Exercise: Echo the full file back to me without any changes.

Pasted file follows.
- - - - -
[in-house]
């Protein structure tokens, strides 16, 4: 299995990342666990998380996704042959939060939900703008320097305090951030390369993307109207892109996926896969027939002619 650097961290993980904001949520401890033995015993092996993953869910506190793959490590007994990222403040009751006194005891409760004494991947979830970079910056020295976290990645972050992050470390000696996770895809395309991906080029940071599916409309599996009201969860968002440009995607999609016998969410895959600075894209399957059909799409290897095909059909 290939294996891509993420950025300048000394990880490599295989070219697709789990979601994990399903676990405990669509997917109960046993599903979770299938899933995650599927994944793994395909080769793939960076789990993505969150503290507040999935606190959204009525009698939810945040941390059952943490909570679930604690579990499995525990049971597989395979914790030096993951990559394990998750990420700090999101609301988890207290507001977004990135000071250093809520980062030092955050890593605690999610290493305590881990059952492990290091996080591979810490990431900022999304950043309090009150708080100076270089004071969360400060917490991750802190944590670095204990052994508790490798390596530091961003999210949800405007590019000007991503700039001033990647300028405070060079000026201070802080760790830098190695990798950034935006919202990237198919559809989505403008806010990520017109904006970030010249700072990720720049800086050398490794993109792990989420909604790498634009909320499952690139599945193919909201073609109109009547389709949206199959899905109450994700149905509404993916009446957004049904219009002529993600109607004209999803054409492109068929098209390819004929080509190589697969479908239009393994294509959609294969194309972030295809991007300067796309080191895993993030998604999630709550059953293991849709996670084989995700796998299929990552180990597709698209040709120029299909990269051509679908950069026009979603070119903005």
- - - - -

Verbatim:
[in-house]
């Protein structure tokens, strides 16, 4: 299995990342666990998380996704042959939060939900703008320097305090951030390369993307109207892109996926896969027939002619 650097961290993980904001949520401890033995015993092996993953869910506190793959490590007994990222403040009751006194005891409760004494991947979830970079910056020295976290990645972050992050470390000696996770895809395309991906080029940071599916409309599996009201969860968002440009995607999609016998969410895959600075894209399957059909799409290897095909059909 290939294996891509993420950025300048000394990880490599295989070219697709789990979601994990399903676990405990669509997917109960046993599903979770299938899933995650599927994944793994395909080769793939960076789990993505969150503290507040999935606190959204009525009698939810945040941390059952943490909570679930604690579990499995525990049971597989395979914790030096993951990559394990998750990420700090999101609301988890207290507001977004990135000071250093809520980062030092955050890593605690999610290493305590881990059952492990290091996080591979810490990431900022999304950043309090009150708080100076270089004071969360400060917490991750802190944590670095204990052994508790490798390596530091961003999210949800405007590019000007991503700039001033990647300028405070060079000026201070802080760790830098190695990798950034935006919202990237198919559809989505403008806010990520017109904006970030010249700072990720720049800086050398490794993109792990989420909604790498634009909320499952690139599945193919909201073609109109009547389709949206199959899905109450994700149905509404993916009446957004049904219009002529993600109607004209999803054409492109068929098209390819004929080509190589697969479908239009393994294509959609294969194309972030295809991007300067796309080191895993993030998604999630709550059953293991849709996670084989995700796998299929990552180990597709698209040709120029299909990269051509679908950069026009979603070119903005």